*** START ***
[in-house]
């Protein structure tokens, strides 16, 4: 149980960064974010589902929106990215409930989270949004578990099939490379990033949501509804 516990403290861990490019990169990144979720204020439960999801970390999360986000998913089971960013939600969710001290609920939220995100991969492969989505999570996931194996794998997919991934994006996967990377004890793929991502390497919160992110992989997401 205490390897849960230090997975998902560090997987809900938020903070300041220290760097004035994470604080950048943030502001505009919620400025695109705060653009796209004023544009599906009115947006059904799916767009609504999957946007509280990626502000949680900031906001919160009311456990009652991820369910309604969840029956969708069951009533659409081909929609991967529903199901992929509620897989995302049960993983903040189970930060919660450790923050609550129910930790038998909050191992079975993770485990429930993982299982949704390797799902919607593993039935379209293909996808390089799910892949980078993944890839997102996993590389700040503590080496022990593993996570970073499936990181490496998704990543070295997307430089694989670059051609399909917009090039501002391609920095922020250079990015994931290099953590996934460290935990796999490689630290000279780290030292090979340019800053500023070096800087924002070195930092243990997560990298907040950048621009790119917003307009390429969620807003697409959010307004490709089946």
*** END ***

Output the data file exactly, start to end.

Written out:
[in-house]
């Protein structure tokens, strides 16, 4: 149980960064974010589902929106990215409930989270949004578990099939490379990033949501509804 516990403290861990490019990169990144979720204020439960999801970390999360986000998913089971960013939600969710001290609920939220995100991969492969989505999570996931194996794998997919991934994006996967990377004890793929991502390497919160992110992989997401 205490390897849960230090997975998902560090997987809900938020903070300041220290760097004035994470604080950048943030502001505009919620400025695109705060653009796209004023544009599906009115947006059904799916767009609504999957946007509280990626502000949680900031906001919160009311456990009652991820369910309604969840029956969708069951009533659409081909929609991967529903199901992929509620897989995302049960993983903040189970930060919660450790923050609550129910930790038998909050191992079975993770485990429930993982299982949704390797799902919607593993039935379209293909996808390089799910892949980078993944890839997102996993590389700040503590080496022990593993996570970073499936990181490496998704990543070295997307430089694989670059051609399909917009090039501002391609920095922020250079990015994931290099953590996934460290935990796999490689630290000279780290030292090979340019800053500023070096800087924002070195930092243990997560990298907040950048621009790119917003307009390429969620807003697409959010307004490709089946």